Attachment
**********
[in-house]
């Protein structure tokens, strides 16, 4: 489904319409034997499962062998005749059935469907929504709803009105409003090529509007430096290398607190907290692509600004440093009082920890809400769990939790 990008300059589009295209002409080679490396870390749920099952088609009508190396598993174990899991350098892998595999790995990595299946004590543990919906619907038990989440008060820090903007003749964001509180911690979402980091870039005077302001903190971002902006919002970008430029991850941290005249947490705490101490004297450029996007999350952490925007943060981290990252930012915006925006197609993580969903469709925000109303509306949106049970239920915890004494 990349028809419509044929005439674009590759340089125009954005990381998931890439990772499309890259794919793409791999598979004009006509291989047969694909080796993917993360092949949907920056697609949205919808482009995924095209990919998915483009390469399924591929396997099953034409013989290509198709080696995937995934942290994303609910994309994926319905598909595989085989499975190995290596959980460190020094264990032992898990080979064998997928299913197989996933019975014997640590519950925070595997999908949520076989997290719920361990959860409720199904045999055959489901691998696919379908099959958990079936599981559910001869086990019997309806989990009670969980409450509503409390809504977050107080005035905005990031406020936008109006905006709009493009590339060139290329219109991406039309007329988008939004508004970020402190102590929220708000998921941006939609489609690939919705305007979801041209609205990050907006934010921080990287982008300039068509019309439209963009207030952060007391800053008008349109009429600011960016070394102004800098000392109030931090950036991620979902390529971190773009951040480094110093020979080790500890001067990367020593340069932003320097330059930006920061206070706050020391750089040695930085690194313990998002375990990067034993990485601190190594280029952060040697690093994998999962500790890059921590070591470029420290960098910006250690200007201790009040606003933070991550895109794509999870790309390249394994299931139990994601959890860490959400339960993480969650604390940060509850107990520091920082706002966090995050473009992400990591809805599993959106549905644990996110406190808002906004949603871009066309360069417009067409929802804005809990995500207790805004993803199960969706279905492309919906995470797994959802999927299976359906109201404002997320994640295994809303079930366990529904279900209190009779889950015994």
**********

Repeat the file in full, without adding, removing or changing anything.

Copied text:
[in-house]
């Protein structure tokens, strides 16, 4: 489904319409034997499962062998005749059935469907929504709803009105409003090529509007430096290398607190907290692509600004440093009082920890809400769990939790 990008300059589009295209002409080679490396870390749920099952088609009508190396598993174990899991350098892998595999790995990595299946004590543990919906619907038990989440008060820090903007003749964001509180911690979402980091870039005077302001903190971002902006919002970008430029991850941290005249947490705490101490004297450029996007999350952490925007943060981290990252930012915006925006197609993580969903469709925000109303509306949106049970239920915890004494 990349028809419509044929005439674009590759340089125009954005990381998931890439990772499309890259794919793409791999598979004009006509291989047969694909080796993917993360092949949907920056697609949205919808482009995924095209990919998915483009390469399924591929396997099953034409013989290509198709080696995937995934942290994303609910994309994926319905598909595989085989499975190995290596959980460190020094264990032992898990080979064998997928299913197989996933019975014997640590519950925070595997999908949520076989997290719920361990959860409720199904045999055959489901691998696919379908099959958990079936599981559910001869086990019997309806989990009670969980409450509503409390809504977050107080005035905005990031406020936008109006905006709009493009590339060139290329219109991406039309007329988008939004508004970020402190102590929220708000998921941006939609489609690939919705305007979801041209609205990050907006934010921080990287982008300039068509019309439209963009207030952060007391800053008008349109009429600011960016070394102004800098000392109030931090950036991620979902390529971190773009951040480094110093020979080790500890001067990367020593340069932003320097330059930006920061206070706050020391750089040695930085690194313990998002375990990067034993990485601190190594280029952060040697690093994998999962500790890059921590070591470029420290960098910006250690200007201790009040606003933070991550895109794509999870790309390249394994299931139990994601959890860490959400339960993480969650604390940060509850107990520091920082706002966090995050473009992400990591809805599993959106549905644990996110406190808002906004949603871009066309360069417009067409929802804005809990995500207790805004993803199960969706279905492309919906995470797994959802999927299976359906109201404002997320994640295994809303079930366990529904279900209190009779889950015994």